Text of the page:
Heartworm Disease in Cats: Signs and Their Treatment
Heartworm is a fatal disease that occurs in pets (dogs and cats) due to the infection of Dirofilaria immitis. These worms typically thrive in the heart, large vessels and pulmonary arteries of the pets and can live without being noticed for almost 4-5 years. Though this disease is more prevalent in dogs, its occurrence in cats cannot be overlooked. In the latest studies made on cats suffering from respiratory or heart problems revealed that the majority of such felines had heartworm disease. Cats usually have a better immune system than dogs and hence are more resistant to heartworm infection but they still can get the infection. Thus, it is important to be cautious and know the signs that cats manifest when they have heartworms in their bodies.
6 Signs of Heartworms in Cats
Heartworms block the respiratory passages as they attach themselves to the walls of the blood vessels and hence it results in poor airflow which leads to coughing. When the condition is more severe and the heartworm volume is high, asthma-like conditions arise which are direct indications of their presence.
Vomiting is also another causal effect of heartworm disease. Watch out if your cat is getting periodic vomiting.
Heartworms are detrimental to a cat’s health and hence can cause significant weight loss due to uneasiness and reluctance to eating proper meals.
Cats with heartworm infestation may also experience seizures and can even faint at times. This happens because the toxins these worms produce harm the body remarkably.
Interference with the bodily functions by worms causes mobility issues and tiredness in cats thus a cat having heartworm infection may seem to have altered and lousy gait.
Accumulation Of Fluid
Fluid retention occurs as the latched worms in the heart and lungs of the cats wound the walls of the organs and vessels attached to it and thus if the cat goes undiagnosed, it may lead to heart failure.
Heartworm Associated Respiratory Disease
It is a more pronounced form of coughing, wheezing or respiratory issues that arise due to the damage caused by the worms on the vessels, arteries, and lungs over time. This is the main reason that also causes asthma in cats.
Heartworm disease in cats is atypical but if it occurs, it becomes fatal typically because of the lack of diagnosis. Since cats normally have fewer heartworms, they have more chances of not showing any symptoms and thus the first sign of heartworm disease in cats is sadly a sudden collapse. Thus, it is imperative to get your pet cat checked every 6 months for heartworms.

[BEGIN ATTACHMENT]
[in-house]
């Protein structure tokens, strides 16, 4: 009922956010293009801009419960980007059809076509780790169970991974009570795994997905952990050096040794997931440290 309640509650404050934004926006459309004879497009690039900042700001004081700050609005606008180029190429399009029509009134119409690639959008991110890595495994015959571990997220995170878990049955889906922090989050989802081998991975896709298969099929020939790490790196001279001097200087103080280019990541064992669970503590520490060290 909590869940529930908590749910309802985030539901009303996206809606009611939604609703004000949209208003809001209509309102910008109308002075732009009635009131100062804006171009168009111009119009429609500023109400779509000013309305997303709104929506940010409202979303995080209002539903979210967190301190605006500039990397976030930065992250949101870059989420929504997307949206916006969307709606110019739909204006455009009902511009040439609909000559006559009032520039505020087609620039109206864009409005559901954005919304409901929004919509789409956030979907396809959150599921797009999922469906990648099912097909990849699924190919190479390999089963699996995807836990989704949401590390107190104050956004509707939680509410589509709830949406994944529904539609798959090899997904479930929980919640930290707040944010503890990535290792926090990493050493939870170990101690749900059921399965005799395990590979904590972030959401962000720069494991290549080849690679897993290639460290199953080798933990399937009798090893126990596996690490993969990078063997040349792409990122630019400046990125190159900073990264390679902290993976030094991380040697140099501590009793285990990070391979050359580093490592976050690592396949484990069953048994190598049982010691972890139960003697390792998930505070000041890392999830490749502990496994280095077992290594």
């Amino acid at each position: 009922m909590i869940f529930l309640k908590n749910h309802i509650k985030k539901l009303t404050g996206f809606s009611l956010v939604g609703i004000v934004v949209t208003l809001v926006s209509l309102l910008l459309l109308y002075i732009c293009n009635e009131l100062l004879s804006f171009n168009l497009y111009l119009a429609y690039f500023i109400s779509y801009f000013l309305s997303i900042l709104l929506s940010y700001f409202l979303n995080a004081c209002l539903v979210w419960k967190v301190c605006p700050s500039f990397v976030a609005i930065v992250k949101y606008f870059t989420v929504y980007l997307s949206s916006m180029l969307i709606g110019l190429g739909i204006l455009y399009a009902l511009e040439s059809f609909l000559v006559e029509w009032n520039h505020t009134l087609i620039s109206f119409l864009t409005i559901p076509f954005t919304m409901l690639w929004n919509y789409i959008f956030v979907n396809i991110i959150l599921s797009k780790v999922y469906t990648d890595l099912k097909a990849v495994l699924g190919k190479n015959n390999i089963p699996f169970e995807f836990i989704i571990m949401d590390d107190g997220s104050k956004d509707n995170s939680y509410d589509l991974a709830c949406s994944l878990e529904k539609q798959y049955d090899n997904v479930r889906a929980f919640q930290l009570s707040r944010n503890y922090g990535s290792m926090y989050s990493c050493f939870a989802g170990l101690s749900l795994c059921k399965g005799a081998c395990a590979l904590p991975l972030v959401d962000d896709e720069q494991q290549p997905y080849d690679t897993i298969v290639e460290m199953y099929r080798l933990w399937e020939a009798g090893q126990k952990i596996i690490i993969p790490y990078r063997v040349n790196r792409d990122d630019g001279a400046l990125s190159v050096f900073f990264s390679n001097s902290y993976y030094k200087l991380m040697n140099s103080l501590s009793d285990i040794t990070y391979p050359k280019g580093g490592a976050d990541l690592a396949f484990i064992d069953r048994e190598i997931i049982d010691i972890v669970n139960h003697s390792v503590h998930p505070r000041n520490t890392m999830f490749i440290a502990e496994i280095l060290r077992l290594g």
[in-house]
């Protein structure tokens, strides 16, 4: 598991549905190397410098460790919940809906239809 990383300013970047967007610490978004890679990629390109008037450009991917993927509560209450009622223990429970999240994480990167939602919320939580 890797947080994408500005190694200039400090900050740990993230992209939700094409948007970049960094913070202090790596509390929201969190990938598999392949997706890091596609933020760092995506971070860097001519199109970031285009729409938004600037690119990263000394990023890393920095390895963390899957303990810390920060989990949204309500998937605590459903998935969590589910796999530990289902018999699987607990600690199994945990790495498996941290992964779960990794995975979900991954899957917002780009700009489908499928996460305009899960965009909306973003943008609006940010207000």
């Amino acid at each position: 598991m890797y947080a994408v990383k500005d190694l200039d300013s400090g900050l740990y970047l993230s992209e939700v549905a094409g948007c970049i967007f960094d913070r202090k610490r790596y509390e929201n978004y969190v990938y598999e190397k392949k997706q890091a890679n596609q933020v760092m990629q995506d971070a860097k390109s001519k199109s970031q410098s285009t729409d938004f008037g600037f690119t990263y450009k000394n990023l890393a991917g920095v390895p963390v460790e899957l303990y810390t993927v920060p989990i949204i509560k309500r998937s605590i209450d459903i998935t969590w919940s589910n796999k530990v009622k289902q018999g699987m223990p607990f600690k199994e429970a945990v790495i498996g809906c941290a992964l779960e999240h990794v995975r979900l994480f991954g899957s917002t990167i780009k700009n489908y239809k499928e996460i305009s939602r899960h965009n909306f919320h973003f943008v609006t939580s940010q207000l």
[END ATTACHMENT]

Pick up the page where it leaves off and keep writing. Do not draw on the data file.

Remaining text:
Diagnosis Of Heartworm Disease In Cats
Fewer adult heartworms increase the difficulty of examining their presence and even 1 or 2 worms can make the affected cat severely ill. That is the reason, the diagnosis can also be complex and may include –
- x-ray (of the chest)
- Complete blood work
Though all of the above tests do help in determining the presence of the disease, many a time the results could be false negatives because of the scarcity of their count in cats. In dogs, however, it is way easier because they have a huge count of heartworms if they are affected and thus it is easier to detect these worms through blood tests. Moreover, even if they are detected, there is no actual treatment for adult heartworms. Therefore, prevention is ultimately the sure way to protect the cat from heartworm disease.
The treatment is generally palliative and may include the use of anti-inflammatory pills or injections and a few antibiotics.
Prevention of heartworms in cats is thus the only way out to combat this deadly ailment. Pet parents can opt for either oral preventatives or topical solutions. It is completely up to the convenience of the owners whichever way they want to treat their cat. So, no matter whether your cat is an indoor cat or an outdoor cat, this disease caused by the bite of mosquitoes can infect either of them and can lead to untoward consequences. Thus, it is important to prevent the disease as it is the only way out to save your kitty.